The Essential Scriptures of the Buddha and Patriarchs
Secrets on Cultivating the Mind
Question: In the approach of subsequent cultivation, we really do not yet understand the meaning of maintaining samādhi (concentration) and prajñā (wisdom) equally. Would you please expound further on this point in detail, so that we may free ourselves of our delusion and be guided to the gates to liberation?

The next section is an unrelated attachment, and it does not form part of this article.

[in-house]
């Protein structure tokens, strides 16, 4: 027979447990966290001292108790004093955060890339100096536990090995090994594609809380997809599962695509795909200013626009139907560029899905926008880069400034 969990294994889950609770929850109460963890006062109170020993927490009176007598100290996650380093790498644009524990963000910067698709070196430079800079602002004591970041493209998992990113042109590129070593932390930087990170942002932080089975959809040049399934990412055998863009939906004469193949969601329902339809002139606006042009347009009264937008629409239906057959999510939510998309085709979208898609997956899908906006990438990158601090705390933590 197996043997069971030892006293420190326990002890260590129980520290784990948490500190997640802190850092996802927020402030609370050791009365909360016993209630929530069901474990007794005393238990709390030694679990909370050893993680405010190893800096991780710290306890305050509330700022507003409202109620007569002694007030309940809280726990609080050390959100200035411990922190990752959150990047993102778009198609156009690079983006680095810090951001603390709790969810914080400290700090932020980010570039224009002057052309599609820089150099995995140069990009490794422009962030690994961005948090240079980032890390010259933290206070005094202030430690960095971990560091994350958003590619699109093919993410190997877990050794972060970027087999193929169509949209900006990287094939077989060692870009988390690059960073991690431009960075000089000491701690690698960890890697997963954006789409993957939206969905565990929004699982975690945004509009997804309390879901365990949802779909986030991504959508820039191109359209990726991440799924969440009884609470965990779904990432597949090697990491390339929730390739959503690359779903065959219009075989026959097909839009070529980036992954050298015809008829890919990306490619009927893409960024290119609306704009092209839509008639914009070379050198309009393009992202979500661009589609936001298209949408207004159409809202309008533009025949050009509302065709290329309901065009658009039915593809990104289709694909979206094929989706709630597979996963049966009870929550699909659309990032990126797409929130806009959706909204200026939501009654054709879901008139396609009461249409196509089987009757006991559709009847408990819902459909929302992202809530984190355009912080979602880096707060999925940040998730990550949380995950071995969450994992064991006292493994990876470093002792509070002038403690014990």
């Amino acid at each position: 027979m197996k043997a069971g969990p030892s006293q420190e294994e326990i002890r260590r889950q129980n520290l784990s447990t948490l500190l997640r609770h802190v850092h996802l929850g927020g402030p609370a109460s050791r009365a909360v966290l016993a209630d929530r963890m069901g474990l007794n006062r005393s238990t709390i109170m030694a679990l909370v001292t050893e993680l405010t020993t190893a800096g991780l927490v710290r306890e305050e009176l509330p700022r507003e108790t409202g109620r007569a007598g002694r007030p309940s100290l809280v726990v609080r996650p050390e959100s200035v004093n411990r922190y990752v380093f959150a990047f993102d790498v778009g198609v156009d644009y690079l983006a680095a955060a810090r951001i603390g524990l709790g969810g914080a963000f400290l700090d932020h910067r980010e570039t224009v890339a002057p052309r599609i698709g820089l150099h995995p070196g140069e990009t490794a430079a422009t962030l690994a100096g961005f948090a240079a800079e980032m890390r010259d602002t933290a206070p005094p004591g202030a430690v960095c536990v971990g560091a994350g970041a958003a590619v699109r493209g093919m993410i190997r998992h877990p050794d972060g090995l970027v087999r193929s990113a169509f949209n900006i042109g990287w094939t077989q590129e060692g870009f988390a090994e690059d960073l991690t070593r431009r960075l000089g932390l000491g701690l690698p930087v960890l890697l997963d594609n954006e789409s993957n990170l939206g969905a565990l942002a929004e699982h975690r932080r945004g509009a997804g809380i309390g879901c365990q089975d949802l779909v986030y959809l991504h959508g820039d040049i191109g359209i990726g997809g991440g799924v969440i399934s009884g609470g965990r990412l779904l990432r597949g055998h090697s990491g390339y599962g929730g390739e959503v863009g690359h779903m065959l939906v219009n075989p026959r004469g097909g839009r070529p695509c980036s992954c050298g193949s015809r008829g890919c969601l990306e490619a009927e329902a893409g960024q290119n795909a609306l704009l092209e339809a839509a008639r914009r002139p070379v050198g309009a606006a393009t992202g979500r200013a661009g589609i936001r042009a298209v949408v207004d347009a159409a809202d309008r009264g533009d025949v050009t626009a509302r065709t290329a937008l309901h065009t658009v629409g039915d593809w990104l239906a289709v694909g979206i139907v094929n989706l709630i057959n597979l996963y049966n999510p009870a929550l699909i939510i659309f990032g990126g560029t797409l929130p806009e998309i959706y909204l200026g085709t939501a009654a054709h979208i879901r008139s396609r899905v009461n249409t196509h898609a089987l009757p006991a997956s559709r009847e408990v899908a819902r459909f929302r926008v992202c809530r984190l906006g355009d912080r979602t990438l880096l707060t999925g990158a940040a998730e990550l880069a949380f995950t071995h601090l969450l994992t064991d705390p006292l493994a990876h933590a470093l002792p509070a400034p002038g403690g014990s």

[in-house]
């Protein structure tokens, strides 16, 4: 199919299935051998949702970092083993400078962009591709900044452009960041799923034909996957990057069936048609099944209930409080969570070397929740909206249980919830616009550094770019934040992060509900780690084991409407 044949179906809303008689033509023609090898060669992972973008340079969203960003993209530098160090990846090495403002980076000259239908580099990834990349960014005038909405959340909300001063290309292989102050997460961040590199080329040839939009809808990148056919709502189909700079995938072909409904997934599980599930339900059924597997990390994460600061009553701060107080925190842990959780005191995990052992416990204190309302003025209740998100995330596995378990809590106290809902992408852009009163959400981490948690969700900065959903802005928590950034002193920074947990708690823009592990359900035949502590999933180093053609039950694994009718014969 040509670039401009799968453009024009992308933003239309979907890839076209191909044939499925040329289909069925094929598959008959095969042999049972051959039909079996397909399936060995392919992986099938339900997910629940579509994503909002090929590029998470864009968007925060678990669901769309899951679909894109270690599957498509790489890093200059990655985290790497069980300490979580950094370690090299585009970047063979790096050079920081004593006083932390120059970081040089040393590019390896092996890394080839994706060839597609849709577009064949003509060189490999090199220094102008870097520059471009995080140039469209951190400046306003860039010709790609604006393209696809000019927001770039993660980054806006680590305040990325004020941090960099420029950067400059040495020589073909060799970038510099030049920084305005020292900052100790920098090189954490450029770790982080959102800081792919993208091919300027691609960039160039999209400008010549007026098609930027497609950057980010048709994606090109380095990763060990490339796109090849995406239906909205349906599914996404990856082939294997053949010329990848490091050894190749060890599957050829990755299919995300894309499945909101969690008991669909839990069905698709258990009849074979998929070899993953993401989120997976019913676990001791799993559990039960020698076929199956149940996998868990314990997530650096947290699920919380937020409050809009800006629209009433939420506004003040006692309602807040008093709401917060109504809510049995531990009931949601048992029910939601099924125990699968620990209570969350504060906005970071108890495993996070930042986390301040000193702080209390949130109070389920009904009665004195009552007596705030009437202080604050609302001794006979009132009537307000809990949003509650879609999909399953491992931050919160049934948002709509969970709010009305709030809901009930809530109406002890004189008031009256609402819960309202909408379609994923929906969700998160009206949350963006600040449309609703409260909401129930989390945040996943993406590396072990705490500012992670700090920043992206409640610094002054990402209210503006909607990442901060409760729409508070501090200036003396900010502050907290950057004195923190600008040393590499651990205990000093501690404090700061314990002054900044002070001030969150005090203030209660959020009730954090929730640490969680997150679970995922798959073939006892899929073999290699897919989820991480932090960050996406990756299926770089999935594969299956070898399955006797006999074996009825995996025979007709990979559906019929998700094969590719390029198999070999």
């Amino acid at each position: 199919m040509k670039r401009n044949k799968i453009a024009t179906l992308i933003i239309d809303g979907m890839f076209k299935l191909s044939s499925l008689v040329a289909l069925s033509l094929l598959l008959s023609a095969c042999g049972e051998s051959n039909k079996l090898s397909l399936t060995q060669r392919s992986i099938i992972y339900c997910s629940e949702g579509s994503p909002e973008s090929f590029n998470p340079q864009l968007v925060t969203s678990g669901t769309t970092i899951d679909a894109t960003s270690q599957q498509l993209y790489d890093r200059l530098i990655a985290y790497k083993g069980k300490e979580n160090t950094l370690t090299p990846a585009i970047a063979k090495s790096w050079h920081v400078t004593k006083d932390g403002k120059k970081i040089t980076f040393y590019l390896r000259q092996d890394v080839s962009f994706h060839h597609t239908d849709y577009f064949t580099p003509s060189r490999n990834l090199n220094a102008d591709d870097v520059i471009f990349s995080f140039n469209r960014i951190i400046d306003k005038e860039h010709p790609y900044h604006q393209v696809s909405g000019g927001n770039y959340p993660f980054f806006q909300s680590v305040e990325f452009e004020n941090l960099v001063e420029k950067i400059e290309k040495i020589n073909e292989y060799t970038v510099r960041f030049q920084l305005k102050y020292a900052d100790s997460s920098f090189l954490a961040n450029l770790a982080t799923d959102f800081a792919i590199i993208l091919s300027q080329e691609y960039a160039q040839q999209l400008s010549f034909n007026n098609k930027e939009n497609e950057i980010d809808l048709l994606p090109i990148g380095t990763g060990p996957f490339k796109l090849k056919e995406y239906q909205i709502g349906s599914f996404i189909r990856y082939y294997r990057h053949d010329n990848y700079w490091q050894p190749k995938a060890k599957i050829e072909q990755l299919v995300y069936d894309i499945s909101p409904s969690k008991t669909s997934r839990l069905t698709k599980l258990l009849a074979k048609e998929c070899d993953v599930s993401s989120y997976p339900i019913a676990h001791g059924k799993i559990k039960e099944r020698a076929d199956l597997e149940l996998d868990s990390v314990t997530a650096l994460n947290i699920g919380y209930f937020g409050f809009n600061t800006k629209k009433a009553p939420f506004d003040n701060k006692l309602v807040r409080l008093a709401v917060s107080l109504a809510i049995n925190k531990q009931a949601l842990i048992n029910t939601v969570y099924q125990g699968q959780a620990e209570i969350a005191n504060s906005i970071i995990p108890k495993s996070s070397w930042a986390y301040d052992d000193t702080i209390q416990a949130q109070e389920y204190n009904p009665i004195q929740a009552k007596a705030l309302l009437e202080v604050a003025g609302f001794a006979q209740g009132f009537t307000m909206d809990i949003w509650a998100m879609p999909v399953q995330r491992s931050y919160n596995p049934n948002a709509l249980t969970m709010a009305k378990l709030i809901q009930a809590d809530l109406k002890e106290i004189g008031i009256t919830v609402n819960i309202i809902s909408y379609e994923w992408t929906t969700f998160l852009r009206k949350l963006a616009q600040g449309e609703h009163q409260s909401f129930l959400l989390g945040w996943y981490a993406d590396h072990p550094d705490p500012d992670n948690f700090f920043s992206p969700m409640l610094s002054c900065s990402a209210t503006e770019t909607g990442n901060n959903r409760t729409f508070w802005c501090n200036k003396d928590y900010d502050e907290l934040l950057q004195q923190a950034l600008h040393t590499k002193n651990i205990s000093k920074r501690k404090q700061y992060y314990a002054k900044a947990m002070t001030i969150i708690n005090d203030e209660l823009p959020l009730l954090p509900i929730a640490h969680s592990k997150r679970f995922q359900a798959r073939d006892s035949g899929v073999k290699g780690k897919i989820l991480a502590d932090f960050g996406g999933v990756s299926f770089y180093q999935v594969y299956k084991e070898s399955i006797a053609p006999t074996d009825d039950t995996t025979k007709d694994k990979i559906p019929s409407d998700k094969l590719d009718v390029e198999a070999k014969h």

Chinul: If we were to consider these [two] dharmas and their attributes, of the thousands of approaches for accessing the principle, there are none that do not involve samādhi and prajñā. Taking into account only their essentials, from the standpoint of the self-nature, they then are characterized as the two aspects of essence and function―this is what I have previously called the void and calm, numinous awareness. Samādhi is the essence; prajñā is the function. Because [prajñā] is the functioning of the essence, prajñā is not separate from samādhi. Because [samādhi] is the essence of the function, samādhi is not separate from prajñā. Because where there is samādhi there is prajñā, [samādhi] is calm yet constantly aware. Because where there is prajñā there is samādhi, [prajñā] is aware yet constantly calm. As Caoqi [the Sixth Patriarch Huineng] said, “The mind-ground that is free from disturbance is the samādhi of the self-nature. The mind-ground that is free from delusion is the prajñā of the self-nature.” If you understand in this wise, naturally in all situations you will be calm and aware. When restraining and reflecting [viz., the respective characteristics of samādhi and prajñā] are nondual, this is then the sudden school adept’s joint cultivation of samādhi and prajñā.